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Columbus readies for Dothan development

Cottonwood Place? It’s not clear if that will be the name, but site preparation is underway on a large tract of land just off of Dothan Road, near Short Cut Road into Horry County. (Deuce Niven, TLT)

By DEUCE NIVEN

tribdeuce@tabor-loris.com

     Development is coming to the Dothan area, big time Columbus County Planning Director Gary Lanier says, and other county leaders are taking steps to prepare.

     A series of grant application resolutions adopted by county commissioners Monday will, if approved, set the stage for significant water improvements to the area, including a water tank and three wells, improvements to 4 inch water lines, and planning for the growth already on the way.

     “We’re wanting to get ahead of the curve,” Lanier said Tuesday. “There are four developments looking to locate in southeastern parts of the county. We’re talking 600 to 800 homes.”

     One major development is becoming apparent no Dothan Road, near Short Cut Road and not far from the South Carolina border. Significant site preparation is underway on the project labeled on 2007 planning documents as Cottonwood Place, Lanier said.

     “I’ve heard they are hoping to have some houses move-in ready by next spring,” Lanier said. “They’ve got a lot of work to do.”

     Land clearing on the property is complete, and heavy equipment was hauling dirt from specific locations on the property on Tuesday.

     County water is available, Lanier said, and the land is close enough to the state line to make sewer connections to Grand Strand Water & Sewer Authority lines possible.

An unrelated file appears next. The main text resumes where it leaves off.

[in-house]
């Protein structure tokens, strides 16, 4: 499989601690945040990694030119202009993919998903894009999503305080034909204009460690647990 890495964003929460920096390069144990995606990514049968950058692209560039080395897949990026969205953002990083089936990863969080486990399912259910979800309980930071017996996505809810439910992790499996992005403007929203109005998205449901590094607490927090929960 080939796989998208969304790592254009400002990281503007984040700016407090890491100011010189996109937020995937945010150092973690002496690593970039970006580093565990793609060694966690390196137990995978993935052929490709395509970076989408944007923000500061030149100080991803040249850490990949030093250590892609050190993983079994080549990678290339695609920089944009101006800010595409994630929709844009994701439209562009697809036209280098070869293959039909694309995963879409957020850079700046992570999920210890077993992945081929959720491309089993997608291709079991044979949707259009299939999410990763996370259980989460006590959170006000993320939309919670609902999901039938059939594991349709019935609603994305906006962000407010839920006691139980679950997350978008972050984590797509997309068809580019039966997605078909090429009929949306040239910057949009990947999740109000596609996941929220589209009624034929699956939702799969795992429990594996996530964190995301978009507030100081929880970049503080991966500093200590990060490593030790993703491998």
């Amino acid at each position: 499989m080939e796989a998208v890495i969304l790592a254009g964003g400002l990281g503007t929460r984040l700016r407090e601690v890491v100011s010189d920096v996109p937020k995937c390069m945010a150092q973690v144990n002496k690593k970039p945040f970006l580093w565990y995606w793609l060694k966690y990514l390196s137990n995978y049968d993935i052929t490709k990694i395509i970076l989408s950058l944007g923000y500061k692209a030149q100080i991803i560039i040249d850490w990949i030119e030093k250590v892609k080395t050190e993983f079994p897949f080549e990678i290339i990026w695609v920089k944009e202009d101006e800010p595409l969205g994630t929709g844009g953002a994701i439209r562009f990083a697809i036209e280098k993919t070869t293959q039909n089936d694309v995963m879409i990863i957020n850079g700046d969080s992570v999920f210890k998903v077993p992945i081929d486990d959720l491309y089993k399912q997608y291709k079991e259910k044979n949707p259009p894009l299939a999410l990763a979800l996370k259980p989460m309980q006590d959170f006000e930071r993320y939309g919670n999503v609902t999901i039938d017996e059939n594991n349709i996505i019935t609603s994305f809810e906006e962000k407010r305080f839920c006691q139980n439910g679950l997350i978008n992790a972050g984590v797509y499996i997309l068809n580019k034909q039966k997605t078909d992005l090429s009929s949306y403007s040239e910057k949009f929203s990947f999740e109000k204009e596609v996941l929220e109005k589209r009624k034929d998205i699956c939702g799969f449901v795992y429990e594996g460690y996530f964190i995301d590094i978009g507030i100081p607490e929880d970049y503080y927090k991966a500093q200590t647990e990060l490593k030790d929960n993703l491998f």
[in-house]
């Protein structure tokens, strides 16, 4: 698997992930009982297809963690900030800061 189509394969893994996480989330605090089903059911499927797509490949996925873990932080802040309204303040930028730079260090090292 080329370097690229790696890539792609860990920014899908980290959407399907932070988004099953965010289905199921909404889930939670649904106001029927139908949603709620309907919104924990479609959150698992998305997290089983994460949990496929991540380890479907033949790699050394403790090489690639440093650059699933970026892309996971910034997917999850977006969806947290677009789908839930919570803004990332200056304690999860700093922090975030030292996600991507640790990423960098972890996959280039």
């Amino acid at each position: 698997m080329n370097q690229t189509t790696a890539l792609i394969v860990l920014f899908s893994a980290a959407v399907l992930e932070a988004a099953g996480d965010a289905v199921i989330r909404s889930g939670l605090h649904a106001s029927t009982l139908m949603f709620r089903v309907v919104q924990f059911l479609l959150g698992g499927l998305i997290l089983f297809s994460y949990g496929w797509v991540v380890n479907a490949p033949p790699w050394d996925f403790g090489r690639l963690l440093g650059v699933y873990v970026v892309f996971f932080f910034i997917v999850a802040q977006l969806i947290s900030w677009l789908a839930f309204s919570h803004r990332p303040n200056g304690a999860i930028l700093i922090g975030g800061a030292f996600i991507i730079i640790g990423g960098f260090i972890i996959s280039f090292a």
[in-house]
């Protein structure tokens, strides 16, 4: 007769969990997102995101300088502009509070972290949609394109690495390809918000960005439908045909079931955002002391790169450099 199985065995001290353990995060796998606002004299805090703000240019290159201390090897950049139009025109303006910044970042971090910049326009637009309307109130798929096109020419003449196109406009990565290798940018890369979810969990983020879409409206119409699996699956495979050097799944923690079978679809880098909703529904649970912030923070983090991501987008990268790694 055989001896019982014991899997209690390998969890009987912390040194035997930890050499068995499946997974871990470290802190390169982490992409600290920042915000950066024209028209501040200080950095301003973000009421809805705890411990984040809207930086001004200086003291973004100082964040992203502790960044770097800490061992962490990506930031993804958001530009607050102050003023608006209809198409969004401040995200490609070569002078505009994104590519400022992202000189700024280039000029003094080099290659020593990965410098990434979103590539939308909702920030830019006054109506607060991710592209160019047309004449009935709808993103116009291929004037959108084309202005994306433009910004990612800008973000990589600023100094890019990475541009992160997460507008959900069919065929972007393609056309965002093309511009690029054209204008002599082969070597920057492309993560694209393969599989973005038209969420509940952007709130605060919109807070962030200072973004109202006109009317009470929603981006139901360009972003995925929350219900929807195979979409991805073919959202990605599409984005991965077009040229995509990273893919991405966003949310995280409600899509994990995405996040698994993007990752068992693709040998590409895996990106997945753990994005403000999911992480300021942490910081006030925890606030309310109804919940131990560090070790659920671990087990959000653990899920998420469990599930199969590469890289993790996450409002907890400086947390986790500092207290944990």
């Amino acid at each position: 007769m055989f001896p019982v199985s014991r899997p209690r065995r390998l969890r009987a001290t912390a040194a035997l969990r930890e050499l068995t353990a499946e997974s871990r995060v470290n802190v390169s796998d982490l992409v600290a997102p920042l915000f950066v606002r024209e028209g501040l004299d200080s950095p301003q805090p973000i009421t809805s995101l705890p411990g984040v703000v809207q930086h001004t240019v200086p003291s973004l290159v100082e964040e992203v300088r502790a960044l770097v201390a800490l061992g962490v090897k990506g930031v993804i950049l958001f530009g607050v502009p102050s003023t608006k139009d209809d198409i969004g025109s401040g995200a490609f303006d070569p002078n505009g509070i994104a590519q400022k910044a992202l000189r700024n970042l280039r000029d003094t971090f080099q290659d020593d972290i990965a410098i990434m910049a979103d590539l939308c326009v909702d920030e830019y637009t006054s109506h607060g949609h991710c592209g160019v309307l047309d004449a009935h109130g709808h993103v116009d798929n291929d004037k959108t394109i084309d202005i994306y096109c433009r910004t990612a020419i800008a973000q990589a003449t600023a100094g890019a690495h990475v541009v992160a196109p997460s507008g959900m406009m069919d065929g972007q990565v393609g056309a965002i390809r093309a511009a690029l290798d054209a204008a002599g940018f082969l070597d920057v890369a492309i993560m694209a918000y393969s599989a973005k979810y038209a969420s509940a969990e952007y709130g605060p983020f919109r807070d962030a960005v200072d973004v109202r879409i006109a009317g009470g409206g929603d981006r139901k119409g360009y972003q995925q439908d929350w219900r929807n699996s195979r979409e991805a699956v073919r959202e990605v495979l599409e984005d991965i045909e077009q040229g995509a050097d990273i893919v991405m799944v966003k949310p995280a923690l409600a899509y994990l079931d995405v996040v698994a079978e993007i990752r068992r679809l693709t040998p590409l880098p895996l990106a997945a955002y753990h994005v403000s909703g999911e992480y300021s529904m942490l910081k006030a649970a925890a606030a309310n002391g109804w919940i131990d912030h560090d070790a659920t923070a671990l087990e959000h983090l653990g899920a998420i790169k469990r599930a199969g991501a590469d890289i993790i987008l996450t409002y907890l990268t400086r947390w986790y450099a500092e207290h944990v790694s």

GSWSA lines are available in portions of southeastern Columbus, Lanier noted, because the utility services Old Dock Elementary School through an agreement with county government and the county schools.

‘Jobs follow rooftops’

     Lanier, who also serves as the county’s Economic Development Director, said the effort to improve infrastructure will not only enhance new housing efforts, but business and industry recruitment, too.”

     “The old adage is ‘jobs follow rooftops, and rooftops follow jobs,’” Lanier said. “We’re one of few counties in North Carolina to see a continuing decrease in population. We need to reverse that trend.”

     Industry won’t invest in areas where the potential workforce is in decline, Lanier said. New housing will bring new residents, and while some may retirees who want to live near, but not too near, to the Carolina beaches, there will be others.

     “I’ve talked to developers, and they see teachers, firefighters, people with jobs looking for affordable housing,” Lanier said.

     Some retirees from elsewhere will bring younger families along, sons and daughters who visit, at first, learn to enjoy the climate and lifestyle, and choose to relocate.

     Development is important, in moderation, Lanier said.

     “We never want to be wall-to-wall development after development,” Lanier said. “But growth is good, it keeps property taxes down, it provides jobs, it improved the quality of life. “Planned and controlled growth can be a good thing. Uncontrolled growth can be a bad thing.”

     For more on this story and the rest of the week’s news see today’s Tabor-Loris Tribune in print and online.